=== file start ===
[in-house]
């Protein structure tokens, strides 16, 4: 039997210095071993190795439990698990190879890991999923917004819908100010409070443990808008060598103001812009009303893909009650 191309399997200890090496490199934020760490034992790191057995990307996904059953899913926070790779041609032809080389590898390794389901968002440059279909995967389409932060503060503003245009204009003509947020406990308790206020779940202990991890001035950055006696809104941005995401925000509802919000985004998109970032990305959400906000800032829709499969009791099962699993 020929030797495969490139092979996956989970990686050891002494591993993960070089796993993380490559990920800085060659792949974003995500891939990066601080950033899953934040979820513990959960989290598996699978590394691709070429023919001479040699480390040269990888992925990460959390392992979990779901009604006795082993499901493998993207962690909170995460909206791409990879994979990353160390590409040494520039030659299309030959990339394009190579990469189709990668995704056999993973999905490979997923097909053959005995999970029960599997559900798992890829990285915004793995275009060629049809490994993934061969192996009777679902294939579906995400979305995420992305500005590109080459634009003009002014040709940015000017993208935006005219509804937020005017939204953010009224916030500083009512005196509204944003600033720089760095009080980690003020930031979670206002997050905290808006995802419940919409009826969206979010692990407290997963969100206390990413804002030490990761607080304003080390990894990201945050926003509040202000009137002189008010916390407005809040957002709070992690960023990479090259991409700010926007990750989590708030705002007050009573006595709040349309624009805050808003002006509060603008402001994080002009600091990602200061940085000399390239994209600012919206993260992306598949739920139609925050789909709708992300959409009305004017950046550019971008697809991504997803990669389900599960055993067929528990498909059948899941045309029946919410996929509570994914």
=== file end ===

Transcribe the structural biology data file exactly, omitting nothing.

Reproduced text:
[in-house]
């Protein structure tokens, strides 16, 4: 039997210095071993190795439990698990190879890991999923917004819908100010409070443990808008060598103001812009009303893909009650 191309399997200890090496490199934020760490034992790191057995990307996904059953899913926070790779041609032809080389590898390794389901968002440059279909995967389409932060503060503003245009204009003509947020406990308790206020779940202990991890001035950055006696809104941005995401925000509802919000985004998109970032990305959400906000800032829709499969009791099962699993 020929030797495969490139092979996956989970990686050891002494591993993960070089796993993380490559990920800085060659792949974003995500891939990066601080950033899953934040979820513990959960989290598996699978590394691709070429023919001479040699480390040269990888992925990460959390392992979990779901009604006795082993499901493998993207962690909170995460909206791409990879994979990353160390590409040494520039030659299309030959990339394009190579990469189709990668995704056999993973999905490979997923097909053959005995999970029960599997559900798992890829990285915004793995275009060629049809490994993934061969192996009777679902294939579906995400979305995420992305500005590109080459634009003009002014040709940015000017993208935006005219509804937020005017939204953010009224916030500083009512005196509204944003600033720089760095009080980690003020930031979670206002997050905290808006995802419940919409009826969206979010692990407290997963969100206390990413804002030490990761607080304003080390990894990201945050926003509040202000009137002189008010916390407005809040957002709070992690960023990479090259991409700010926007990750989590708030705002007050009573006595709040349309624009805050808003002006509060603008402001994080002009600091990602200061940085000399390239994209600012919206993260992306598949739920139609925050789909709708992300959409009305004017950046550019971008697809991504997803990669389900599960055993067929528990498909059948899941045309029946919410996929509570994914």